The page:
- Carmelo Anthony? Why not? All he’s done is lead his team to the playoffs every year in his career (2003-Current) except this one with the disfunctional Knicks including a 54 win season just last year. Oh and he averages 25ppg for his career. You don’t find guys like that everyday.
Well how about this…numbers don’t lie.
If you ever believed that the NCAA was in it for “the student athlete” or if you’re one of the idiots who say that the free school is enough payment…then you should read this and EVERYTHING Jay Bilas ever has to say on this subject.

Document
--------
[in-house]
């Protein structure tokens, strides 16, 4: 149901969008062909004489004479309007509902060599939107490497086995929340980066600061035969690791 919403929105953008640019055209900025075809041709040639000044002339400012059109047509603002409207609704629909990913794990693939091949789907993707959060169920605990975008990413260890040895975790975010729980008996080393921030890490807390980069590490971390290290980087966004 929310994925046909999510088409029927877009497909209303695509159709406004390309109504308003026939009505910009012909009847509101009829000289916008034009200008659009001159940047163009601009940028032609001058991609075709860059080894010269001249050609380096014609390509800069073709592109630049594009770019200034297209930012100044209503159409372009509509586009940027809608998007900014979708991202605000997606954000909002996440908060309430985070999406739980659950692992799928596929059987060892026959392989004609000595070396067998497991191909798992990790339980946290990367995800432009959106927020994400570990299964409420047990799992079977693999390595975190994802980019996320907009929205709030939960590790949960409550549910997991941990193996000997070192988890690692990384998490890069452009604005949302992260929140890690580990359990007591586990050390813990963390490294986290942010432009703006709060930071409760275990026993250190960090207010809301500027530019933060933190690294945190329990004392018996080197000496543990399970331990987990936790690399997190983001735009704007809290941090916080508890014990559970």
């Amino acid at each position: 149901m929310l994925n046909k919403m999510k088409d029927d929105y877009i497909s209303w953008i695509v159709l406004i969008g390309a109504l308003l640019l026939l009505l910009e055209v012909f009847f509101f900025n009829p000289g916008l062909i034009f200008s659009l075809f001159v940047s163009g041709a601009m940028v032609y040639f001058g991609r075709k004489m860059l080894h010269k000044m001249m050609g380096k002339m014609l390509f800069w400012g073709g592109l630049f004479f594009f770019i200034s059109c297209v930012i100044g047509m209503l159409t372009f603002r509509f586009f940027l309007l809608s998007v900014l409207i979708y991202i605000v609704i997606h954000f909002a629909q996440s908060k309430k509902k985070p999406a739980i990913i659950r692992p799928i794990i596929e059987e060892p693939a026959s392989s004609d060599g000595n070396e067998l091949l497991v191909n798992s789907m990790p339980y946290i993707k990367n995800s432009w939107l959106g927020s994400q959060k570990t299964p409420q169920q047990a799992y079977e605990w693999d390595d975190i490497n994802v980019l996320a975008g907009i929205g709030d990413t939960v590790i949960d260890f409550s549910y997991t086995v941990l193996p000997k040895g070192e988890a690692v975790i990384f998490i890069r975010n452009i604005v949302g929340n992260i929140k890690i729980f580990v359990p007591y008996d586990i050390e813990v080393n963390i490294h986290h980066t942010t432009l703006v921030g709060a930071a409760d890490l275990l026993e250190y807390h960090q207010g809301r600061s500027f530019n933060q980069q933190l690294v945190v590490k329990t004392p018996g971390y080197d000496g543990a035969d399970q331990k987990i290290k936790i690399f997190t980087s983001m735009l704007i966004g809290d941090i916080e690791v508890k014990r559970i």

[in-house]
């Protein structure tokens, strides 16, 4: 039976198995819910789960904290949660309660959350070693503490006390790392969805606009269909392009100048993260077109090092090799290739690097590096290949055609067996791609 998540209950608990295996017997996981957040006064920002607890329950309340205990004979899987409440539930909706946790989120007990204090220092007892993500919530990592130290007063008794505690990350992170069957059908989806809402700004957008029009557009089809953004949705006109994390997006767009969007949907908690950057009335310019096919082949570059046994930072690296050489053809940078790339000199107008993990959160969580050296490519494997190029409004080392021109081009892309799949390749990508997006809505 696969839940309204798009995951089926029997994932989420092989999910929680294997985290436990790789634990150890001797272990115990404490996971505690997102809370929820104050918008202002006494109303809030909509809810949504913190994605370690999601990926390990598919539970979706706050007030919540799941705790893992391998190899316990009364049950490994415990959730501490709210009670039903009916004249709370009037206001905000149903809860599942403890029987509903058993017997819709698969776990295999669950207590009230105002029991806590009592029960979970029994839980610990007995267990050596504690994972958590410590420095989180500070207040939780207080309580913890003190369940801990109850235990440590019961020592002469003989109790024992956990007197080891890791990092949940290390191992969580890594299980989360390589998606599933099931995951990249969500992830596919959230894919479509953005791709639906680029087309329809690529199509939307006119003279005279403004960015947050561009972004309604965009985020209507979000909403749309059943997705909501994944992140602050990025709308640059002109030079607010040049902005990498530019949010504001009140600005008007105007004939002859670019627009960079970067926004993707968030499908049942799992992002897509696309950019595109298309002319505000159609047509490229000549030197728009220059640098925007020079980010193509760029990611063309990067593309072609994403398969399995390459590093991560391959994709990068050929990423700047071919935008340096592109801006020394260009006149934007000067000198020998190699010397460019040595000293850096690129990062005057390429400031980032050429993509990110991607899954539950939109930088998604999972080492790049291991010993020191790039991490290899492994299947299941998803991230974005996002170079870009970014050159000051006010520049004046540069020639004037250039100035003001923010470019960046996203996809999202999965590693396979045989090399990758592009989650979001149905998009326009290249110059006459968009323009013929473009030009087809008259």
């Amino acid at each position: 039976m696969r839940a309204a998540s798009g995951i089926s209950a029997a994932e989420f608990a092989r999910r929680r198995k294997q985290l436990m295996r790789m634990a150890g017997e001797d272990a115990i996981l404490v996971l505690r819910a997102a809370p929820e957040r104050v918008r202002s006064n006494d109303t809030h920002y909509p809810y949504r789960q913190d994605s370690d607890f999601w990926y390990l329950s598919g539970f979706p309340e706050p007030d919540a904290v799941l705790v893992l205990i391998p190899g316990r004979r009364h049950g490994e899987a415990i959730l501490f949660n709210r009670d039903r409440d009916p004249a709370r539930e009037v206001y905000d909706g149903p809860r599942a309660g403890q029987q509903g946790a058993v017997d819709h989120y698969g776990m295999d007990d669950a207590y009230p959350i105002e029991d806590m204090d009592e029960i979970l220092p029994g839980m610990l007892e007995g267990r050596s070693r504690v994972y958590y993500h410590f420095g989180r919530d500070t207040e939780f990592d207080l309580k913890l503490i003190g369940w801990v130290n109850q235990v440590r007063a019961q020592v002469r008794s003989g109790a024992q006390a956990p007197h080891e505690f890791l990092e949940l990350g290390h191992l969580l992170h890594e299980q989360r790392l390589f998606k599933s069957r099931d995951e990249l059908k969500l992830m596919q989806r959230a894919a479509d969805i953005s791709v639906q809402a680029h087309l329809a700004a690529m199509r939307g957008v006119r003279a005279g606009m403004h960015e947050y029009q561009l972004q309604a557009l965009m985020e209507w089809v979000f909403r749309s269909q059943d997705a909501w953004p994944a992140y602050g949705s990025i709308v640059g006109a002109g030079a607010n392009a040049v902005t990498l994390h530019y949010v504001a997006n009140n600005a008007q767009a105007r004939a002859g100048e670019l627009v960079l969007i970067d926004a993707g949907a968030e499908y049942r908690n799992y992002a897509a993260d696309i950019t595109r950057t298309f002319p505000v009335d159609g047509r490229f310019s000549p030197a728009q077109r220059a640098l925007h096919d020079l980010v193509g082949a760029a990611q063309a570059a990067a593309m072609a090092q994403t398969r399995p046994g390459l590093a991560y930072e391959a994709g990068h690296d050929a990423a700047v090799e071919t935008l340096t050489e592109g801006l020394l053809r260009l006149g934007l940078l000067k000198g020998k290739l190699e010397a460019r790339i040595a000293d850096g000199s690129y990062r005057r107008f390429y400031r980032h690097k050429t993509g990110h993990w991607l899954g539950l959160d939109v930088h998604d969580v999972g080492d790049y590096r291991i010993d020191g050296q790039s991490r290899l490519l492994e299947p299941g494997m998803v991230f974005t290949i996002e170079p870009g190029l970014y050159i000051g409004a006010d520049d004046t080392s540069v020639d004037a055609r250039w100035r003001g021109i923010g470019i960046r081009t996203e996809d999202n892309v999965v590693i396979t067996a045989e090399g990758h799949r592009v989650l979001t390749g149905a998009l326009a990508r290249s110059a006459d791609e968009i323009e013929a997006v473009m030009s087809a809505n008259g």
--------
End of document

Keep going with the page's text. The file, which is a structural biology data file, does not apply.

The most popular sport in America is the most dangerous sport in America. At least that’s the current narrative. Here’s a link to an article in Make It Better Magazine with information on the subject of safety in football. Oh, and I just happened to be quoted in the article (as Eddie Conley). Enjoy!